Gov. Jerry Brown on Thursday signed legislation that will prohibit forced or coerced sterilizations of inmates in California prisons and allow felons behind bars easier access to DNA tests that could prove their innocence.
The bill limiting sterilizations comes four months after a state audit determined that at least 39 female inmates at California prisons underwent sterilization in which the women’s informed consent was in question.
“Pressuring a vulnerable population into making permanent reproductive choices without informed consent is unacceptable, and violates our most basic human rights,” said Sen. Hannah-Beth Jackson (D-Santa Barbara), who wrote SB 1135, in a statement Thursday.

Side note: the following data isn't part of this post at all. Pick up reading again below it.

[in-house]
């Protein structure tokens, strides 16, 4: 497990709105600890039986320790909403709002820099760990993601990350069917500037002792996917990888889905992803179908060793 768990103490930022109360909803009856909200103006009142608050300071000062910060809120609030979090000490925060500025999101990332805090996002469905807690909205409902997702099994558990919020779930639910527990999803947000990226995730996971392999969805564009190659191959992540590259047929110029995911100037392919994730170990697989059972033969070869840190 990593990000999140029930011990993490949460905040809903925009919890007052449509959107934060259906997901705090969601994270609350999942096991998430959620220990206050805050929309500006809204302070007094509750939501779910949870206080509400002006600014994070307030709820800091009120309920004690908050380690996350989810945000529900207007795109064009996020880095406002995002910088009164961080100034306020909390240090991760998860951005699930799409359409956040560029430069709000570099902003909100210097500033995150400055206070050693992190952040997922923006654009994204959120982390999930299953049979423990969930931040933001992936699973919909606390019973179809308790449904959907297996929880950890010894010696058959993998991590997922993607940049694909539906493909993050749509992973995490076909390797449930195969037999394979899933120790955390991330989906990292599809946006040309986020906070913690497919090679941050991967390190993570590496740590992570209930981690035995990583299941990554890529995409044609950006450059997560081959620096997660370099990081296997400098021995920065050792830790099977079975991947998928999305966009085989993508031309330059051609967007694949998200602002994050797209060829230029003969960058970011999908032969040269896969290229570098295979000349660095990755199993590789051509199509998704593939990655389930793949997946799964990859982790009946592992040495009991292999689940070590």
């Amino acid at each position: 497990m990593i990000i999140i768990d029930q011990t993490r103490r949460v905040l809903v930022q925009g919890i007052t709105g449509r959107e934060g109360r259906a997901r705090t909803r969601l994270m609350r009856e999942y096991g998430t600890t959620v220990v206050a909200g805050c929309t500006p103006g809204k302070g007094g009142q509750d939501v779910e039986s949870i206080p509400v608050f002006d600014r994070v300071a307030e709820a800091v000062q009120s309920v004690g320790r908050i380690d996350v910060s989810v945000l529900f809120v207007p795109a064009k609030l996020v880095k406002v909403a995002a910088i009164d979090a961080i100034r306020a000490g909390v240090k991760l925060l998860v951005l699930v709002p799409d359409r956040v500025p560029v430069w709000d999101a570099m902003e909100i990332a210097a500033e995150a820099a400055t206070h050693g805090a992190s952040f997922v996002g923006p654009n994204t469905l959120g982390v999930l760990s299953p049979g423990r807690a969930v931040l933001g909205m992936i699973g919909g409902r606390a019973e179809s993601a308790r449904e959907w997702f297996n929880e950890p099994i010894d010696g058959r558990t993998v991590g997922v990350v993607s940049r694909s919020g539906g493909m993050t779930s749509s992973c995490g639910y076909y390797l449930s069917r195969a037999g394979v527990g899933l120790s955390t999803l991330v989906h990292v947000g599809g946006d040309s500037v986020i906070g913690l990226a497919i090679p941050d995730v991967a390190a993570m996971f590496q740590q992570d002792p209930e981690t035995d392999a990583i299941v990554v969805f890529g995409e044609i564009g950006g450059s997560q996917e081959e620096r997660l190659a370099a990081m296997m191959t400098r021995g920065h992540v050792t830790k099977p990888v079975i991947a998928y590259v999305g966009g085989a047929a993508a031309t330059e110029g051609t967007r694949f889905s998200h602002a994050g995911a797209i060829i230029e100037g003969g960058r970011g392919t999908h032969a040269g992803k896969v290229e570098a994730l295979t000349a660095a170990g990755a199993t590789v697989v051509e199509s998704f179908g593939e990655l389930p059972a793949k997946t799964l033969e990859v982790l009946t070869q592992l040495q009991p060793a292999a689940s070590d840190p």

The measure bars sterilizations in prisons for the purposes of birth control unless the inmate’s life is in danger or the procedure is needed to treat a medical condition and alternatives are not available, Jackson said.
Brown also signed legislation that allows imprisoned felons to get DNA tests done on evidence if they can show that it is relevant to their case. The current tougher standard requires they demonstrate that it would prove their innocence. The measure by Sen. Ted Lieu (D-Torrance) also mandates that law enforcement agencies provide information about the existence of biological evidence.
The new law “promises to help correct the unspeakable offense of a wrongful conviction of an innocent person,” Lieu in a statement on SB 980. There have been 311 post-conviction DNA exonerations in the United States since 1989, the senator said.
In all, Brown on Thursday said he has signed 46 bills and vetoed 10.